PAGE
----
Catholic-run centers swamped with immigrants wanting to learn English
By Father William Ayres, Catholic News Service
PHILADELPHIA, Jul. 26, 2006 (www.catholic.org) - As the debate over U.S. immigration policies continues to rage in the nation's capital, Catholic-run centers in Philadelphia that teach English as a second language are struggling to meet the demand of immigrants determined to learn it.
A survey released by the Pew Hispanic Center June 7 showed that 57 percent of Latino immigrants feel it is necessary to learn English to be part of American society. Further, 92 percent of Latinos believe it is very important that the children of immigrants be taught English, the study found.
And that percentage reaches 96 percent when only foreign-born Latinos are surveyed -- a higher percentage than whites (87 percent) or blacks (83 percent) who believe it.
The experience of the Sisters of St. Joseph and the Sisters, Servants of the Immaculate Heart of Mary in Philadelphia bear out those numbers.
The Immaculate Heart of Mary Literacy Center has two campuses, at Incarnation of Our Lord Parish and St. Francis de Sales Parish. The Sisters of St. Joseph run the Welcome Center, a block from Ascension of Our Lord Church in Philadelphia.
Tens of thousands of adult learners have passed through the centers, which are staffed by sisters of those communities and other volunteers, both lay and religious.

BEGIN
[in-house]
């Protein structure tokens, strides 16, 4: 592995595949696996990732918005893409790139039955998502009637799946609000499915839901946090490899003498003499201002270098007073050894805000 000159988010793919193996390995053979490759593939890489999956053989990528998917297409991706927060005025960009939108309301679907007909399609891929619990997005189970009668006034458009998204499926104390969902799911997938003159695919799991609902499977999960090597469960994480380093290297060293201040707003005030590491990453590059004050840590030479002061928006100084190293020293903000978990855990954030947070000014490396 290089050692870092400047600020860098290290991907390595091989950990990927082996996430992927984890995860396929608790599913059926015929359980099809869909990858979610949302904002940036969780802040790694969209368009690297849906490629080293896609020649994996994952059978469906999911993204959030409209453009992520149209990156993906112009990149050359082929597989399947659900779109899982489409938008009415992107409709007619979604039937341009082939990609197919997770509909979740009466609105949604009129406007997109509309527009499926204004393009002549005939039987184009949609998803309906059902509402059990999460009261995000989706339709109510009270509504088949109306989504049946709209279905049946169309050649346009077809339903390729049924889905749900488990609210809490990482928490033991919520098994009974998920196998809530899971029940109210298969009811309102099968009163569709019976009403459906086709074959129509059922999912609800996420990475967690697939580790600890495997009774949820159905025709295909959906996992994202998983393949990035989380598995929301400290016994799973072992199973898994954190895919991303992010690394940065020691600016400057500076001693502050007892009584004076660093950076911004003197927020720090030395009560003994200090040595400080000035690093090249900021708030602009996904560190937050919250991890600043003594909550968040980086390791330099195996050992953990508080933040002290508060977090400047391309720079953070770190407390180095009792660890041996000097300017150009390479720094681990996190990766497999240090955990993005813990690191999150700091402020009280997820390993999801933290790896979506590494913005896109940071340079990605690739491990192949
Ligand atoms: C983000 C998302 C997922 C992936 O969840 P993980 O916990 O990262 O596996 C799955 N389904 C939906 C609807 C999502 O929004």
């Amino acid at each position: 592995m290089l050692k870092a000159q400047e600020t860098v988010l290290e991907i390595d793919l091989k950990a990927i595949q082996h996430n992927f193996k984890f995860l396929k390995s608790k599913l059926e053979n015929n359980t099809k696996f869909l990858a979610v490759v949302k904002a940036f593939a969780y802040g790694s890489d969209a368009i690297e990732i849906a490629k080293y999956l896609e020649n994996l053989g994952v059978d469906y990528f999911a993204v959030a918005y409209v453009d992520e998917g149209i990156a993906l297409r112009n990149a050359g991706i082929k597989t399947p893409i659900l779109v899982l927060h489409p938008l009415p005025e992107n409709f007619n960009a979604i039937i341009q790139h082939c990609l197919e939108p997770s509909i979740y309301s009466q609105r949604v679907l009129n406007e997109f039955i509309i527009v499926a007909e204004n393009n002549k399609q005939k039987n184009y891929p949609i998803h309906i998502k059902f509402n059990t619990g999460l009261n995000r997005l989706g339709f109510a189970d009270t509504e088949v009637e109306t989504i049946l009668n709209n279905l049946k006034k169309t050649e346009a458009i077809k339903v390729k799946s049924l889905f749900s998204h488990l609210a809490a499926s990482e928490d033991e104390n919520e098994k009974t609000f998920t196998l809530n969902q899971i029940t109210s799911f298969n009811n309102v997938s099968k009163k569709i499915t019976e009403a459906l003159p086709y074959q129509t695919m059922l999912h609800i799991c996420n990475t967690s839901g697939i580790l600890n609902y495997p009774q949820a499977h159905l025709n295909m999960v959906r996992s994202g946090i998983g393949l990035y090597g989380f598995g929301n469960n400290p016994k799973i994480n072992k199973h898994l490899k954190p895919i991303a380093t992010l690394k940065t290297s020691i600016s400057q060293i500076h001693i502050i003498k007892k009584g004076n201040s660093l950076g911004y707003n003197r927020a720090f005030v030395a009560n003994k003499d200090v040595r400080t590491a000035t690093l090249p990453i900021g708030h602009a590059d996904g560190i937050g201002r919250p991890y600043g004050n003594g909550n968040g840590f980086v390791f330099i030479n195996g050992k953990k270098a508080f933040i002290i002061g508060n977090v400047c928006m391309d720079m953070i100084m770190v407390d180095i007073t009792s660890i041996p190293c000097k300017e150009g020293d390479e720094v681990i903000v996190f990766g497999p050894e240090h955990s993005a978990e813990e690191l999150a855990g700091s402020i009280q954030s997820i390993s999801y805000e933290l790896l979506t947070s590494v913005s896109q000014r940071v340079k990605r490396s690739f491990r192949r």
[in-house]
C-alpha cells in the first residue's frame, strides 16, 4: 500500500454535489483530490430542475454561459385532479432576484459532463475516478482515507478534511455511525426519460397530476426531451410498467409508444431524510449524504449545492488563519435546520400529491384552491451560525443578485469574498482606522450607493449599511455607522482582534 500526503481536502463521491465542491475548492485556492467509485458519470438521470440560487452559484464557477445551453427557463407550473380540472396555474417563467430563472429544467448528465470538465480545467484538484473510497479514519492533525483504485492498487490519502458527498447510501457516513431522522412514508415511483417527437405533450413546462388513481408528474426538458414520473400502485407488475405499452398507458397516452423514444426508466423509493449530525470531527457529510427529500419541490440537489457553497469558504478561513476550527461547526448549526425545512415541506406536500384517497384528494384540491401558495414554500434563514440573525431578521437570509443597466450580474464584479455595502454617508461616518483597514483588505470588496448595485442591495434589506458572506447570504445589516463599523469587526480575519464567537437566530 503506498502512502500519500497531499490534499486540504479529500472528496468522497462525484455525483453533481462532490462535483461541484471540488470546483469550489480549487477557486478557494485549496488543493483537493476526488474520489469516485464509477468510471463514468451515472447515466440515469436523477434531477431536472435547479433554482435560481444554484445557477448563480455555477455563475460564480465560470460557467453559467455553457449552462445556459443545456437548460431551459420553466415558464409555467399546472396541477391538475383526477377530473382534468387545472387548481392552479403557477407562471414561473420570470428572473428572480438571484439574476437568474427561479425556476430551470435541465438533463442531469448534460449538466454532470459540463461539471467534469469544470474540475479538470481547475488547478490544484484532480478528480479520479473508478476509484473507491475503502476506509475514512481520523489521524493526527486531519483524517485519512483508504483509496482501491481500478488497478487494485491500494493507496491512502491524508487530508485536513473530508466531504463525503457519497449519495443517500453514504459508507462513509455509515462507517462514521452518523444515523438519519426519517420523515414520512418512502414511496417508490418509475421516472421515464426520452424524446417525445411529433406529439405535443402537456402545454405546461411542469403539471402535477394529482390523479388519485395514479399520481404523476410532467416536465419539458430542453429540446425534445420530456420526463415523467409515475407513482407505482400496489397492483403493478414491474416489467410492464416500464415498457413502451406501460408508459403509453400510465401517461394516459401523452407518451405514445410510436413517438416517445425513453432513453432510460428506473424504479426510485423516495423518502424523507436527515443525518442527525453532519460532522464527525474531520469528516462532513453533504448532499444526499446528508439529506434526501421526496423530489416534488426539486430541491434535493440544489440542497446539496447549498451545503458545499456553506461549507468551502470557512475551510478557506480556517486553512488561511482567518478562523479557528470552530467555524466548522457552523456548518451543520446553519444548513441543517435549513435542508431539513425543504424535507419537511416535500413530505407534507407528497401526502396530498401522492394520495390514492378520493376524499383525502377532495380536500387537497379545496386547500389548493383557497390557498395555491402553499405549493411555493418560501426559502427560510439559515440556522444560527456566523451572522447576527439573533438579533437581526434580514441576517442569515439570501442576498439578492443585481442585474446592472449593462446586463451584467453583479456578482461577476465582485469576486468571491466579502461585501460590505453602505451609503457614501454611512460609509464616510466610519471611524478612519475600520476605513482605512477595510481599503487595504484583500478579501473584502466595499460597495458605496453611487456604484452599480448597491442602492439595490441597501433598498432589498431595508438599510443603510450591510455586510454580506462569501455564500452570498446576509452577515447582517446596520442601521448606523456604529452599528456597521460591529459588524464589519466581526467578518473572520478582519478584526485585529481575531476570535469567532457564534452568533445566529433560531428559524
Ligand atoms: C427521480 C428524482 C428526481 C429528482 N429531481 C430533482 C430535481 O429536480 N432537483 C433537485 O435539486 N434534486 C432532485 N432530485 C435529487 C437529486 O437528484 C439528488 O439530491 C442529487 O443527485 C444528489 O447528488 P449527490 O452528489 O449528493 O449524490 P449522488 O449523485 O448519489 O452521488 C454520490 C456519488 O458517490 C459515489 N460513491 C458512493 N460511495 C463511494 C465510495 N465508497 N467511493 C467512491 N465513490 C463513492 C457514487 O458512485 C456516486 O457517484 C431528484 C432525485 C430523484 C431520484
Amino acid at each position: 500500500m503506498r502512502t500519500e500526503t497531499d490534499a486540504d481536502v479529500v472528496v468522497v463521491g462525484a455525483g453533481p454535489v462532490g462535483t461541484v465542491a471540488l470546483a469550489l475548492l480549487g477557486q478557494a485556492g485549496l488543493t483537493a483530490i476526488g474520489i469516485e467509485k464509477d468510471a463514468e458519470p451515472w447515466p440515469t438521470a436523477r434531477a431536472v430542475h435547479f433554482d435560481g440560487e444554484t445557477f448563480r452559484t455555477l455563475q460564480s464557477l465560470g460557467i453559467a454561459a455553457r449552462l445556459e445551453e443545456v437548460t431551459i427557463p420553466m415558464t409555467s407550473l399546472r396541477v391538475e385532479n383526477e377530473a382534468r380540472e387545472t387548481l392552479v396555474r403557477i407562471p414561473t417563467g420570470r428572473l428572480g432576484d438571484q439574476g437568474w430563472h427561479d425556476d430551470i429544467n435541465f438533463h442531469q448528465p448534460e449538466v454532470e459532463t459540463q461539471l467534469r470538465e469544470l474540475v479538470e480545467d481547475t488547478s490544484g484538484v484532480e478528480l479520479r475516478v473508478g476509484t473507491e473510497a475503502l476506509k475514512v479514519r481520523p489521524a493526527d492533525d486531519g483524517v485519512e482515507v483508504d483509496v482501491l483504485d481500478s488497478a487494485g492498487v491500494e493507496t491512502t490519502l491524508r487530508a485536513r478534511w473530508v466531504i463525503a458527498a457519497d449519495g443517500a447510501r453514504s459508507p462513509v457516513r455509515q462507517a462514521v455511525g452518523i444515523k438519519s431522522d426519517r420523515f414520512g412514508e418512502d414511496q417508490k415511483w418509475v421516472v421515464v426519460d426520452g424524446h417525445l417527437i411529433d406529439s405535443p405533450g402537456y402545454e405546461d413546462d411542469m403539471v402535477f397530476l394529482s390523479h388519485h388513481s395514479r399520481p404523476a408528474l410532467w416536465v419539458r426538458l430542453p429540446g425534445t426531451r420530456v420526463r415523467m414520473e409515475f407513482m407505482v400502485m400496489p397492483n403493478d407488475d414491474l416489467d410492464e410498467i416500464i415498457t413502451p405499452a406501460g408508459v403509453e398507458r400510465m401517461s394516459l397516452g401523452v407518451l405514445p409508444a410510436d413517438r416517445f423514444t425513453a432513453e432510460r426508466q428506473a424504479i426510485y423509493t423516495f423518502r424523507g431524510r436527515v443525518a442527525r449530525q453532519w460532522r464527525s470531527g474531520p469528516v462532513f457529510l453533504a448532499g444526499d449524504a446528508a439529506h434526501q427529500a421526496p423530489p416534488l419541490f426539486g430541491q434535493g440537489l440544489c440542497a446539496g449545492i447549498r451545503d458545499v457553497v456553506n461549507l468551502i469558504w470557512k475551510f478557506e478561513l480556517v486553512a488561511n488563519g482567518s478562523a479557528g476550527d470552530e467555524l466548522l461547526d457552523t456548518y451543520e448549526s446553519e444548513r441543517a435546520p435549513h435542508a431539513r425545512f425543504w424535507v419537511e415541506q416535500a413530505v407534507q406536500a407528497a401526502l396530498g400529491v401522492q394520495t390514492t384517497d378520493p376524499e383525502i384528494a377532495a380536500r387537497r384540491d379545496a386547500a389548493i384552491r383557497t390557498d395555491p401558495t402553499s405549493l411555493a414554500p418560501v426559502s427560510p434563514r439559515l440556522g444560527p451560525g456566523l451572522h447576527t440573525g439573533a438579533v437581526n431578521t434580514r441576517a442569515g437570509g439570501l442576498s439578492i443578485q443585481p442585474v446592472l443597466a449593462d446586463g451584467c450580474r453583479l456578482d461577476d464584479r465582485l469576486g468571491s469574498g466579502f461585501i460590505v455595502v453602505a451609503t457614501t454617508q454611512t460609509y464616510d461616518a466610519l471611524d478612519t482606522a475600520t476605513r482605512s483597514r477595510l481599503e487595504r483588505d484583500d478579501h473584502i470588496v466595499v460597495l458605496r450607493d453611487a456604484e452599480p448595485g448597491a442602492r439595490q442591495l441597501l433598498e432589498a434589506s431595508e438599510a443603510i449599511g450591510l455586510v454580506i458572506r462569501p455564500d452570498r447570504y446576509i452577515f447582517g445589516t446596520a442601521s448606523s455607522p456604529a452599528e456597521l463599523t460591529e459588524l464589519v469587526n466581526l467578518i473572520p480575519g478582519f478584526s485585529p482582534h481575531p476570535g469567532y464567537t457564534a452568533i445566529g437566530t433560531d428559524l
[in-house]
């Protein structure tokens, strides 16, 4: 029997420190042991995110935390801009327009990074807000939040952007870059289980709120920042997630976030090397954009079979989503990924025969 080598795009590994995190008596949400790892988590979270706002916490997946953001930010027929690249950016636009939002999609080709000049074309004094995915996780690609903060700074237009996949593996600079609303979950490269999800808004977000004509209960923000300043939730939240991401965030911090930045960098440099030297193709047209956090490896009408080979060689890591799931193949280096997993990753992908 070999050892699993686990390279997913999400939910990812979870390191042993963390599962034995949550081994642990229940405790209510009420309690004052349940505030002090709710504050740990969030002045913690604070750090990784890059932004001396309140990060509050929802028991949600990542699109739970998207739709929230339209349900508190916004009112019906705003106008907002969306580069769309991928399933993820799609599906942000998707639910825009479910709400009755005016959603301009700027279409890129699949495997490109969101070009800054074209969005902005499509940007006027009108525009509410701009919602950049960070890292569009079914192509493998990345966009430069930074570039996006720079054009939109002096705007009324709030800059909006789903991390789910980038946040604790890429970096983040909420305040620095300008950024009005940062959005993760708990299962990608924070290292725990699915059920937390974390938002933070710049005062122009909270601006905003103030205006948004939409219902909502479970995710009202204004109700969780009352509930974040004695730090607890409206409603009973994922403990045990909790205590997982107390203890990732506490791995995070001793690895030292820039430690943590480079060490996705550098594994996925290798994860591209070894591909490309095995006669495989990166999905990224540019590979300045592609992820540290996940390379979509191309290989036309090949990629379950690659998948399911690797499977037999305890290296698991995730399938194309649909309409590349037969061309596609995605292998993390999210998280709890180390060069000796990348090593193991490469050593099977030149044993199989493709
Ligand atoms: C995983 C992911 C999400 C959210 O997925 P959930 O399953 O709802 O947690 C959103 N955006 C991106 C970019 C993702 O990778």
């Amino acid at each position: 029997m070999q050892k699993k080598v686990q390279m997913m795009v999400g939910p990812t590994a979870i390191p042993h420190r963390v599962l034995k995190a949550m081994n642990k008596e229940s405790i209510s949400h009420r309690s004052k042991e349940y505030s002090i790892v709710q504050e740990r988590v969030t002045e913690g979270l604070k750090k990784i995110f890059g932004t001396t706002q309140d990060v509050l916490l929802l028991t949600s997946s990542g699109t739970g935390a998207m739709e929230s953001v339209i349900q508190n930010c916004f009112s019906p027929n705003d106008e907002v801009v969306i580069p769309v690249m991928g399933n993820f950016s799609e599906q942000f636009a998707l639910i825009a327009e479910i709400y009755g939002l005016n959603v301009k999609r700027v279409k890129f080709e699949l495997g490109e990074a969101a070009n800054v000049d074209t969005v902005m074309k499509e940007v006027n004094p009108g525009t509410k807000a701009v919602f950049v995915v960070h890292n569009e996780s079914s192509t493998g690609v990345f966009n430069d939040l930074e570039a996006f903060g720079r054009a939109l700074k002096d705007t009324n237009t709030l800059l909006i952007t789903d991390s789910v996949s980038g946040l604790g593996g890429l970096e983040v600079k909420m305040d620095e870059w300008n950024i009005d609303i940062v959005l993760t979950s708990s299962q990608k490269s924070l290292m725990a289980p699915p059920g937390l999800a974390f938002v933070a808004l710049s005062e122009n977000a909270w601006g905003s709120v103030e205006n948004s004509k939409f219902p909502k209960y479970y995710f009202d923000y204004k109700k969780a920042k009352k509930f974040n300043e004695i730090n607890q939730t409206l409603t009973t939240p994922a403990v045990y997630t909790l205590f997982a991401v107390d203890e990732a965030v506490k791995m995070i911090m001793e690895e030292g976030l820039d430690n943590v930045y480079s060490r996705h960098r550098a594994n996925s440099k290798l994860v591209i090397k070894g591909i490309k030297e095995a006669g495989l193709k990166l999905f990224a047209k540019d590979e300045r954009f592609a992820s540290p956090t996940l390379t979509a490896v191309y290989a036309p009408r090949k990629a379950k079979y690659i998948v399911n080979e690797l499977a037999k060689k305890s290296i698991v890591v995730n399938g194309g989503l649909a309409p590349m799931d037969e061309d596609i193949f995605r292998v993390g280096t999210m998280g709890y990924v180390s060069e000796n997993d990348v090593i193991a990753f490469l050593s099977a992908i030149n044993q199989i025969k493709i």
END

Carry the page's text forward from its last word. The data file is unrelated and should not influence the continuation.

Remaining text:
"It was (the Sisters of St. Joseph's) desire to be present to marginalized people," said Sister Eileen Marnien, a member of that religious community. "Our focus is on the immigrant community."
The same is true of the Immaculate Heart Sisters. They know firsthand it is a myth that immigrants do not want to learn English.
Sisters at both centers said their immigrant students are determined to learn English; many of them attend classes after a full day's work.
"Some never went to school in their own country. Some are slow learners. But they keep coming back," said Sister Mary Regina Schuyler, an Immaculate Heart of Mary sister and director of her religious community's center.
Learning a new language in the midst of all the other demands of life is no easy task, but the learners stick with it, recognizing that it is important to know English, she said. In fact, the Immaculate Heart of Mary Sisters often have to turn people away because the demand is greater than their resources.